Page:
P0403 Code: Symptoms, Causes & Fixing

The exhaust gas recirculation (EGR) system is a major part of the vehicle. The proper working of the EGR system assists in reducing the emission of the vehicle’s exhaust gases. A reduction in the emission of nitrogen oxide (NOx) gases is very important because these gases are very destructive to the atmosphere in significant amounts. When the powertrain control module (PCM) of your vehicle observes an issue in your EGR system, it sets the P0403 code. This article mainly explains the P0403 code symptoms, causes, and its fixing.

P0403 Code Definition

P0403 code stands for “Exhaust Gas Recirculation “A” Control Circuit.”

What does the P0403 Code Mean?

The P0403 code indicates that your powertrain control module (PCM) detects your engine exhaust gas recirculation (EGR) circuit has malfunctioned.

P0403 code

Exhaust gas recirculation is a principle of emissions control. Your exhaust gas recirculation (EGR) system gets exhaust gases from the exhaust pipe and recycles them into the engine cylinder.

The recirculated exhaust gases minimize the combustion temperature and lower the emission of the exhaust gases. The EGR system also helps to improve engine performance and fuel efficiency. When your PCM monitors an issue with your EGR circuit, it sets the P0403 code to alert the driver.

Causes of the P0403 Code

  • Bad EGR solenoid
  • EGR vacuum line leaks
  • Bad EGR valve
  • Blocked EGR passages
  • Lack of proper electrical signal or vacuum
  • A short in the EGR solenoid
  • A problem with the PCM

Symptoms of the P0403 Code

  • Check engine light illumination
  • Instability when idle
  • Engine misfires (very rare)
  • Engine stalling
  • Poor engine performance
  • Spark knock
  • Failed emission test

How to Diagnose the P0403 Code

  • Use an OBD2 scanner to scan the P0403 code. Record the freeze frame data and use it to verify the main issue.
  • After inspection, clear the codes and perform a test drive. If the P0403 code returns, then move for further inspection.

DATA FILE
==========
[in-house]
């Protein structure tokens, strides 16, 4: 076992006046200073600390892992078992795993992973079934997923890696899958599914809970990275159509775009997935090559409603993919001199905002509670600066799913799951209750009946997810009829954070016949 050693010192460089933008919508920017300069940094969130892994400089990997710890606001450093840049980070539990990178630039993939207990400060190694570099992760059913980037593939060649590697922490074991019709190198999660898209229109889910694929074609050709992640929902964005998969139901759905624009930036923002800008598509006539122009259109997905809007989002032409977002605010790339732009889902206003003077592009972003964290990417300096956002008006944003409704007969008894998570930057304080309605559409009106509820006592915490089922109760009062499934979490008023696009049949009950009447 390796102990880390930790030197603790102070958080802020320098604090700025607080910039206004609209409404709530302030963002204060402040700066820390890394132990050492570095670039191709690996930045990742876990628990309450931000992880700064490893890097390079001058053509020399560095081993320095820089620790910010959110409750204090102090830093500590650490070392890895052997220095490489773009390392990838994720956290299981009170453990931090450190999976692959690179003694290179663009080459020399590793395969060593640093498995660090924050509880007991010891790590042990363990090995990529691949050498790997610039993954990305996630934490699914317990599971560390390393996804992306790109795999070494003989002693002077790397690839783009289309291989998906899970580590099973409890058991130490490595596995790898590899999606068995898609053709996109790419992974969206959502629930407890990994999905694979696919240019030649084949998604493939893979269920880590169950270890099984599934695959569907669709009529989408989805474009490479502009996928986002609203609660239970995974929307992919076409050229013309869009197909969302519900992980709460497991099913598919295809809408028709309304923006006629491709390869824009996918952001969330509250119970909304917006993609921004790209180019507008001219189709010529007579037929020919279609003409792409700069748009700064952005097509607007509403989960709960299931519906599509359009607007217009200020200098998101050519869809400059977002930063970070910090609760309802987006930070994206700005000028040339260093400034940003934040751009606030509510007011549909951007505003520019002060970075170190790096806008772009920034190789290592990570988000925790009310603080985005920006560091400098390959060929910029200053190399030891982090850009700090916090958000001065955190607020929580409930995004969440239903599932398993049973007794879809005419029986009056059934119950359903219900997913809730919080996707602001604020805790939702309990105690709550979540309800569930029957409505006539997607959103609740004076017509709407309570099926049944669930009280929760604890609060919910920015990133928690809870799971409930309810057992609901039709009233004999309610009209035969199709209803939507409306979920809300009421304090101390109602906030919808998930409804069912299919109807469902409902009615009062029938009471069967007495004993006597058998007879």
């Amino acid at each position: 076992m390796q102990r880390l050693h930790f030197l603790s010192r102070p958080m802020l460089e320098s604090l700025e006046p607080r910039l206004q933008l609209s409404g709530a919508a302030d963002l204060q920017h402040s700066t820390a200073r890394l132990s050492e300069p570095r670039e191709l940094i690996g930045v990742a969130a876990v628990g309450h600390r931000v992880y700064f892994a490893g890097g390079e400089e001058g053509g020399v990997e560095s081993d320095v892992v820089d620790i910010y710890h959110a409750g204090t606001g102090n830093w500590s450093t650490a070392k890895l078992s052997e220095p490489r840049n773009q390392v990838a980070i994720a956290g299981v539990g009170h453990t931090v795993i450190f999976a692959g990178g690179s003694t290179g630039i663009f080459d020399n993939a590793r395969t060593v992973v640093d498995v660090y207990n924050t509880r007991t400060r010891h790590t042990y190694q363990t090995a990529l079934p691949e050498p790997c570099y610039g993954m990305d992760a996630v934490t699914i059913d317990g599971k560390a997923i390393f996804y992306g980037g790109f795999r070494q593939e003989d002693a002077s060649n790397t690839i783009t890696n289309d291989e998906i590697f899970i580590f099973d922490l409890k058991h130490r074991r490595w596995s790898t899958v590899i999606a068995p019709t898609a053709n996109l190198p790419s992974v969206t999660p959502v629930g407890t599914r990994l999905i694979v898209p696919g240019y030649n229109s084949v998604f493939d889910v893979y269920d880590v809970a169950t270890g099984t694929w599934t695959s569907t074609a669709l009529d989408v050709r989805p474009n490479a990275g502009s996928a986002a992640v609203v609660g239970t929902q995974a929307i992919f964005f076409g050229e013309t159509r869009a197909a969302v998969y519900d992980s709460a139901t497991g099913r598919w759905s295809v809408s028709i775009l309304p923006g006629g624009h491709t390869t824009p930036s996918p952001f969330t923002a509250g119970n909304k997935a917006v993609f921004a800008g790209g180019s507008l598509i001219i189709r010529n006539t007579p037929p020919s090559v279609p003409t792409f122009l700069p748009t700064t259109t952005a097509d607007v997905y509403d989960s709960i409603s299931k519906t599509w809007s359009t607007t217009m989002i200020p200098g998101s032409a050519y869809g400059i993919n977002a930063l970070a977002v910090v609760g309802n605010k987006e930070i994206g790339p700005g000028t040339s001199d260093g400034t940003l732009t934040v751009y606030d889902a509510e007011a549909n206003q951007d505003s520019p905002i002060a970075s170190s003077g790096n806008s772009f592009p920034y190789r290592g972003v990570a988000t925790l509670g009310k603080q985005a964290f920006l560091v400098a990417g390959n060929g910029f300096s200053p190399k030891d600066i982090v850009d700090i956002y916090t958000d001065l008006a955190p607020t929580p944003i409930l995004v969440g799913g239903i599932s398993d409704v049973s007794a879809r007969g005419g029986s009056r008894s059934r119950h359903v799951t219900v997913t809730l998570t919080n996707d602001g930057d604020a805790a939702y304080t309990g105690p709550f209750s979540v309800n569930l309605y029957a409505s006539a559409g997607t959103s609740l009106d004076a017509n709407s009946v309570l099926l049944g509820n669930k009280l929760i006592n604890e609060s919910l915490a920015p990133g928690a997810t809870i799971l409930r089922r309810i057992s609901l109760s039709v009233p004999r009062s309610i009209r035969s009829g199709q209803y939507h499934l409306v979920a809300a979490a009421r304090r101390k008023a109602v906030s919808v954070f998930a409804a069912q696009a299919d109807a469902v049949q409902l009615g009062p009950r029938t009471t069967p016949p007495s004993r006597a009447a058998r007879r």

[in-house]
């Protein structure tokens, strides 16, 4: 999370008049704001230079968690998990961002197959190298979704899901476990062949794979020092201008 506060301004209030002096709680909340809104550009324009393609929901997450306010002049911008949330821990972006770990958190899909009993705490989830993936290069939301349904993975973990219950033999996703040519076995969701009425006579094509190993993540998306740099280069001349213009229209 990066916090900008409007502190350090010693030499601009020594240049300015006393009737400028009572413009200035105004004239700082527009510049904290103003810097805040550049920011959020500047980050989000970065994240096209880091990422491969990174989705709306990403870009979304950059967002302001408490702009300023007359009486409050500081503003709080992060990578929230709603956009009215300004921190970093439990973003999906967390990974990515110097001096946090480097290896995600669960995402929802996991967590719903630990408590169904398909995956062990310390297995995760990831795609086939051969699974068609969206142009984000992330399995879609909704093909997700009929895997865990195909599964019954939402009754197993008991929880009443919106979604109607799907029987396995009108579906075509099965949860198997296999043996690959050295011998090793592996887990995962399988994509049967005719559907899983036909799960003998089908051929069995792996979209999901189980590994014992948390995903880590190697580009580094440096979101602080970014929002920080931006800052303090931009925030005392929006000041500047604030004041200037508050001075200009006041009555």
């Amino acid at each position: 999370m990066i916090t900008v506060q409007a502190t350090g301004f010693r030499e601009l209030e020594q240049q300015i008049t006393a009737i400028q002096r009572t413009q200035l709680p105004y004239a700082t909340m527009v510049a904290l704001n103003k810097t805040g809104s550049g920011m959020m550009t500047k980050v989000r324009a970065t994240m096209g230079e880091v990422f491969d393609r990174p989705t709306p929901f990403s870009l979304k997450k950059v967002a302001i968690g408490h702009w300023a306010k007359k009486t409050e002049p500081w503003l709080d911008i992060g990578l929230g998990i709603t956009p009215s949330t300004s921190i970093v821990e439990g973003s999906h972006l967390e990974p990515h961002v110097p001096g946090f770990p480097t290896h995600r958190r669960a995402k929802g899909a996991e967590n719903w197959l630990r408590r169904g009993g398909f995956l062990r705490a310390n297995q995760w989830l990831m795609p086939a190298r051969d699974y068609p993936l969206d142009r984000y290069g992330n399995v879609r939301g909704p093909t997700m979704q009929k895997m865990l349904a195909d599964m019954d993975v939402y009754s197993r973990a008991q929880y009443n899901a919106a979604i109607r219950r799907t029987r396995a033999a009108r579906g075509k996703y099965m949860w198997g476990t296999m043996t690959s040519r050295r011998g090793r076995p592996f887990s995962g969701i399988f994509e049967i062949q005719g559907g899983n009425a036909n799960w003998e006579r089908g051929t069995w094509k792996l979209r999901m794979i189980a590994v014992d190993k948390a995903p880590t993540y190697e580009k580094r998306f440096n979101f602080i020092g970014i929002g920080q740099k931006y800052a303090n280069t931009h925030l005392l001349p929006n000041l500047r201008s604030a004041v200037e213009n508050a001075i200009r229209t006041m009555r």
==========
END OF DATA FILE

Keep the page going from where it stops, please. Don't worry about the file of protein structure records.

• Inspect the vacuum hoses for damage or blockage.
  • Inspect the EGR valve. If the valve is clogged, it them properly.
  • Check the EGR control solenoid.
  • Inspect the EGR solenoid for short.
  • Properly check the electrical connections and wires connected to the EGR system.
  • Check the solenoid connection for corrosion in the connection.
  • Check the EGR pressure sensor, EGR temperature sensor, and EGR position sensor.
  • Inspect the EGR passages for damage or blockage.
  • Properly inspect the PCM.

Common P0403 Code Diagnostic Mistakes

  • Replacing the unnecessary parts
  • Not inspecting the connections and wires
  • Not clearing the PCM memory after fixing the issue
  • Replacing the EGR valve without inspecting the vacuum system for leaks
  • Installing the new EGR parts without testing them
  • Not disconnecting the connection to the EGR control solenoid to check the connection for a corrosion buildup

FAQ Section

How serious is the P0403 code?

The severity level of the P0403 code is moderate. When PCM detects this code, it disables the EGR system and renders it inoperative. The main problem is that your vehicle can’t emission test with this code. Therefore, if an emission test is compulsory in your country/area, you should fix this issue immediately.

What repairs can fix the P0403 code?

  • Replacing the bad EGR valve
  • Replacing the damaged wires to the EGR system
  • Replacing the faulty EGR temperature sensor
  • Replacing the faulty EGR pressure sensor
  • Cleaning the clogged EGR valve
  • Cleaning the carbon buildup in the EGR sensor
  • Replacing the open or shorted EGR vacuum solenoid
  • Replacing the damaged connectors to the EGR vacuum control solenoid

What are the symptoms of DTC P0403?

Read More

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